Bill:I read that you compared yourself to Pee Wee Reese.

Carly:I donít think I compared myself to him. I used to sit on his lap.

Bill:The quote was, ďA shortstop is not quite in the infield and not quite in the outfield, and thatís me.Ē

Carly:You know what? That sounds right. When I was eight, I was the Dodgersí mascot because I went to the stadium so often. They made me a little baseball suit, and I got to sit in the dugout, and thatís when I sat on Pee Weeís lap.

Jackie Robinson and his family lived with us during the summer of 1955, and I would drive to Ebbets Field with Jackie and very often my father and mother for the home games. Sometimes Rachel, Jackieís wife and their children, Jackie Jr., David and Sharon came with us.

Bill:Do you still have your little Dodgerís baseball suit?

Carly:No, I donít know what happened to it.

Bill:Iíve always loved the song Jamaica Farewell by Harry Belafonte, and now I can say I love it by Carly Simon. Did I read somewhere that you had seen Mr. Belafonte perform?

Carly:I was a huge fan, and I used to go to Carnegie Hall whenever he was there. He was the first performer I ever saw who changed his shirt between songs. The top two or three buttons were always open. He was very, very sexy. Jamaica Farewell and Day-O were my favorite Harry Belafonte songs. I must have been 11 or 12 when I used to go see him, and he made a big impression on me.

Bill:Werenít you on Hootenanny?

Carly:Lucy and I were on Hootenanny twice. We sang a song that she wrote called Winkiní Blinkiní and Nod and a French version of Blowiní in the Wind. I was 19 and stood very still. I recently got a tape of it, and I was standing so still that you could have broken me. I was playing the guitar, but I wasnít moving to the music. I was just too terrified. The Smothers Brothers were on just before Lucy and I went onstage, and that should have loosened me up, but it didnít.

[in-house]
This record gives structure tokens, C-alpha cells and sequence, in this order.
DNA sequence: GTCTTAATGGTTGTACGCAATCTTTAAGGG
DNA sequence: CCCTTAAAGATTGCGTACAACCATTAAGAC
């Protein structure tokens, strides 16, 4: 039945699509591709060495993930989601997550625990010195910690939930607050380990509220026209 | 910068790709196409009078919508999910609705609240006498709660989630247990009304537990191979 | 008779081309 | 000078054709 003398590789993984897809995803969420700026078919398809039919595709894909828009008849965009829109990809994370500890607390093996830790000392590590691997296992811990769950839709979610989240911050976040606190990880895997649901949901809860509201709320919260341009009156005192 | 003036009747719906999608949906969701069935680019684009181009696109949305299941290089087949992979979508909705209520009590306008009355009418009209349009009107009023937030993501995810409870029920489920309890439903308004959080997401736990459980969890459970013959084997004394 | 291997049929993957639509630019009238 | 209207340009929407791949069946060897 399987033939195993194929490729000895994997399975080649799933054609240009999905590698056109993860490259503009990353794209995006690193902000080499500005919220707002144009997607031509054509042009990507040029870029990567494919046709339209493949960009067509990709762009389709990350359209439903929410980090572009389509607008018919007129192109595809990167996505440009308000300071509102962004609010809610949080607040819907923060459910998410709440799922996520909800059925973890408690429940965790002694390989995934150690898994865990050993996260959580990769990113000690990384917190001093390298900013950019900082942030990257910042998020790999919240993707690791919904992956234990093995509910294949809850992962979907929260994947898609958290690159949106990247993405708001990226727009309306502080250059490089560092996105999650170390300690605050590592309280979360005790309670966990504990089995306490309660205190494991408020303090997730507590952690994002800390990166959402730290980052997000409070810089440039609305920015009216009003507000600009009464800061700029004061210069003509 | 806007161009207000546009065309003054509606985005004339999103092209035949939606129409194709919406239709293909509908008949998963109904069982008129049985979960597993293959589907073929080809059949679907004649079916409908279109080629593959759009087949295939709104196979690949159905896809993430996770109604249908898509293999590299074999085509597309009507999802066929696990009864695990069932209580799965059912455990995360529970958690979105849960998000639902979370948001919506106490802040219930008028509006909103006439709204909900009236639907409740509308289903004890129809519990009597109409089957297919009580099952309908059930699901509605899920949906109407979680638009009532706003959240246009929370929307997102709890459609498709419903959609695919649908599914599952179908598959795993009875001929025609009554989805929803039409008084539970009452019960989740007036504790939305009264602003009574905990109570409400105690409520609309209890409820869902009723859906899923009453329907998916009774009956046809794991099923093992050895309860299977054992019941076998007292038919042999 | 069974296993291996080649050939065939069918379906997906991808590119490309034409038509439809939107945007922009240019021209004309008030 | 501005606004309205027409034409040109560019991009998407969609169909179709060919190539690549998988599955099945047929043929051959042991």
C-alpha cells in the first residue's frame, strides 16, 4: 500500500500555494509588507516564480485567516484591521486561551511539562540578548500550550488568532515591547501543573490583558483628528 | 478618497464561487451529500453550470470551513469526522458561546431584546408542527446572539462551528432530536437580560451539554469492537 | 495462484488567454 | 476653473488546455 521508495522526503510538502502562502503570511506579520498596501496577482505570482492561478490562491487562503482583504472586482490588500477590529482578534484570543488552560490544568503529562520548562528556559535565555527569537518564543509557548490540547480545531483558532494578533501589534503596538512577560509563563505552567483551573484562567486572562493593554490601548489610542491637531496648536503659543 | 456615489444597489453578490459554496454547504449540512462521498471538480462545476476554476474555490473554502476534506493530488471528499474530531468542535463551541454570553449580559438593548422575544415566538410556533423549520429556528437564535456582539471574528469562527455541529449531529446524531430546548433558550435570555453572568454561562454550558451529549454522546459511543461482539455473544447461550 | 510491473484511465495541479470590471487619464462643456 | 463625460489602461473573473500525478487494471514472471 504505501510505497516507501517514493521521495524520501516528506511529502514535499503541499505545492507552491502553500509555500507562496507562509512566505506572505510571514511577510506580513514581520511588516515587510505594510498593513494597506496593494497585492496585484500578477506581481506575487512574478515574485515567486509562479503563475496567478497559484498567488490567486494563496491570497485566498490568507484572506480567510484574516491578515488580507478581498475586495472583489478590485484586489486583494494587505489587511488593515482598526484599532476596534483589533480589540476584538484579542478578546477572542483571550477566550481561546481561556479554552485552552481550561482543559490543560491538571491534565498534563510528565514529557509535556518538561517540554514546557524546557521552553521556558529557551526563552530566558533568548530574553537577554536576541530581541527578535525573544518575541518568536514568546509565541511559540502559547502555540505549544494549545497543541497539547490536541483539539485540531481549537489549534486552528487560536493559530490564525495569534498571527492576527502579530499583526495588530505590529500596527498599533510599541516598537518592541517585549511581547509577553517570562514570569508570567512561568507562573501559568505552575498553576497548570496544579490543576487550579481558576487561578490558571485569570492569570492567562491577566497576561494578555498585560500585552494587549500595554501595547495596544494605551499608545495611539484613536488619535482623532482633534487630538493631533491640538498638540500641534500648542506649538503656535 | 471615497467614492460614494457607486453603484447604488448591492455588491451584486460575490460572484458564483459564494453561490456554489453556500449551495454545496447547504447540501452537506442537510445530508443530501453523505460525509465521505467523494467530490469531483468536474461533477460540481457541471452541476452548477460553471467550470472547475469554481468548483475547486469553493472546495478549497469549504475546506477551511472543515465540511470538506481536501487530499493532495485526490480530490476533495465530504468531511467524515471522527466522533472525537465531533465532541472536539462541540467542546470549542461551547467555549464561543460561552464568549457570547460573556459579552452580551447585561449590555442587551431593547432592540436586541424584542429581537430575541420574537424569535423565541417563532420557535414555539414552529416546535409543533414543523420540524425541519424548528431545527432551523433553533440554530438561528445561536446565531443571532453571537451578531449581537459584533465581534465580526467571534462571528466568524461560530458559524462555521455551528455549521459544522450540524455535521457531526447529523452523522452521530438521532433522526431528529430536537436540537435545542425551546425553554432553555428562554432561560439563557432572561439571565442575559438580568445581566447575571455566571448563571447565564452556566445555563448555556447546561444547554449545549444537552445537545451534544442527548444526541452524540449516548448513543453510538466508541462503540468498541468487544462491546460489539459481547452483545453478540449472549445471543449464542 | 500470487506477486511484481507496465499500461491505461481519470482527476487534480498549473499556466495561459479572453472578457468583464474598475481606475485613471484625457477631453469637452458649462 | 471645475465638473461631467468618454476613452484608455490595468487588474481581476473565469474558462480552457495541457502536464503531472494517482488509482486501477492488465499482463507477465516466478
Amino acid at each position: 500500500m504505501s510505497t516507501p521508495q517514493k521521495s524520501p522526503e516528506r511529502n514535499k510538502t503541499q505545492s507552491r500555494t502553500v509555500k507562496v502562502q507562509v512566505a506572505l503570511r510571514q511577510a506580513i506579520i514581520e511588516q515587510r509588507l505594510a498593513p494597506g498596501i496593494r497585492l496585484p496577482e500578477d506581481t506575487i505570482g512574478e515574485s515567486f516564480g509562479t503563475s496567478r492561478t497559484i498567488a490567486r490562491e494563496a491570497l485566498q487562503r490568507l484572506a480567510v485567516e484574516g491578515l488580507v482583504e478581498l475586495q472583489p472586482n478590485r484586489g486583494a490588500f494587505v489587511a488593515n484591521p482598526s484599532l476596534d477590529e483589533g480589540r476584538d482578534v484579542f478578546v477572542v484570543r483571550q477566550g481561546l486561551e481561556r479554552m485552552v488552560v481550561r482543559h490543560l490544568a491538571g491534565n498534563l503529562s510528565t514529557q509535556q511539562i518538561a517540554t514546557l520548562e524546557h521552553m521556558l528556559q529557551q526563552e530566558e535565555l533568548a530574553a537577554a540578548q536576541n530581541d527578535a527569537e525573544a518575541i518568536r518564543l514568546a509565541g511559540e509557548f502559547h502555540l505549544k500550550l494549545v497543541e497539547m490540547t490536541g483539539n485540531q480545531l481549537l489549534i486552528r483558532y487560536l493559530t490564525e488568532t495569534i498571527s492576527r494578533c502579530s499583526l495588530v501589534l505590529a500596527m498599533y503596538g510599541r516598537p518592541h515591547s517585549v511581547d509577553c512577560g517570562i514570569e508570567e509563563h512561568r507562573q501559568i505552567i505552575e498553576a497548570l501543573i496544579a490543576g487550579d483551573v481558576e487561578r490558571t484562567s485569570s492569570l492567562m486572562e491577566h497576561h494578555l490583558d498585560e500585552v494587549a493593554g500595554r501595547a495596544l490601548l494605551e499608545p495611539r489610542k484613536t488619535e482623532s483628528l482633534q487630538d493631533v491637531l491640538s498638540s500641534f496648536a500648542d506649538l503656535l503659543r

Bill:Yea, they were such funny guys, but you were Miss Cardboard, heh?

Carly:Gosh were we stiff, especially me.

Bill:What are your children doing when theyíre not recording with mom?

Carly:Ben is in Scotland singing. He has a hit record in England. Thatís the way he is. He goes and does his own thing, and then he comes home.

We live in a compound called Hidden Star Hill on land that James bought when he signed his first contract with Apple Records in 1969. I live in the main house, and Ben has his house, and Sally and her husband have their house. Itís on Marthaís Vineyard, but not on the water. Itís beautiful rolling hills and farmland. I donít grow many crops, but weíve got animals. Itís a very lively place.

I put up musicians who make albums here. In fact, one of them is David Saw, who plays on Into White and who wrote the two original songs. One is called Quiet Evening, which is one of my favorite songs on the album.

Bill:And the other original song is Iíll Just Remember You.

Carly:Yes, Ben and David wrote it, and itís one of the most beautiful songs Iíve ever heard. It feels like itís always been around.

Bill:Rod Stewart and Linda Ronstadt and Nelson Riddle a few years back Ė I guess that might have been the first wave of bringing back the standards. Is it as refreshing to you as it is to me to hear todayís artists recording some of those great standards?

Carly:Yes, and itís almost become de rigueur for artists. I think that Nilsson and Willie Nelson and I were the first. I did an album in 1980 called Torch. Then I recorded My Romance and then Film Noir. Then most recently Moonlight Serenade so I have a compilation of four standards records, the first of which was Torch, which has a beautiful rendition of a Stephen Sondheim song called Not a Day Goes By that I absolutely love. It isnít a real standard, but I think it will become a standard.

Stephen was in the studio when I recorded it. He was sitting in the control booth, and I was standing in the vocal booth recording, but I didnít want to see Stephen because it was too scary. So I knelt down and sang the song on my knees. When I finished, I went into the control booth. Stephen had his face in his hands, and he was crying. I thought it was because he didnít like it, but in fact he said he was crying because he was so moved. To this day, when I want to weep, I put on Not a Day Goes By.

Bill:I hope that when the next project happens, the ĎPee Wee Reeseí of the singing world will join us again, and we can chat some more because youíve been a lot of fun.


For web broadcast times of The Bill Miller Show, call Bill at his Studios at: 913-397-9651. And when visiting Branson, listen to Billís Sunday morning show from 7:00 a.m. till noon on 101.1FM Ė KOMC.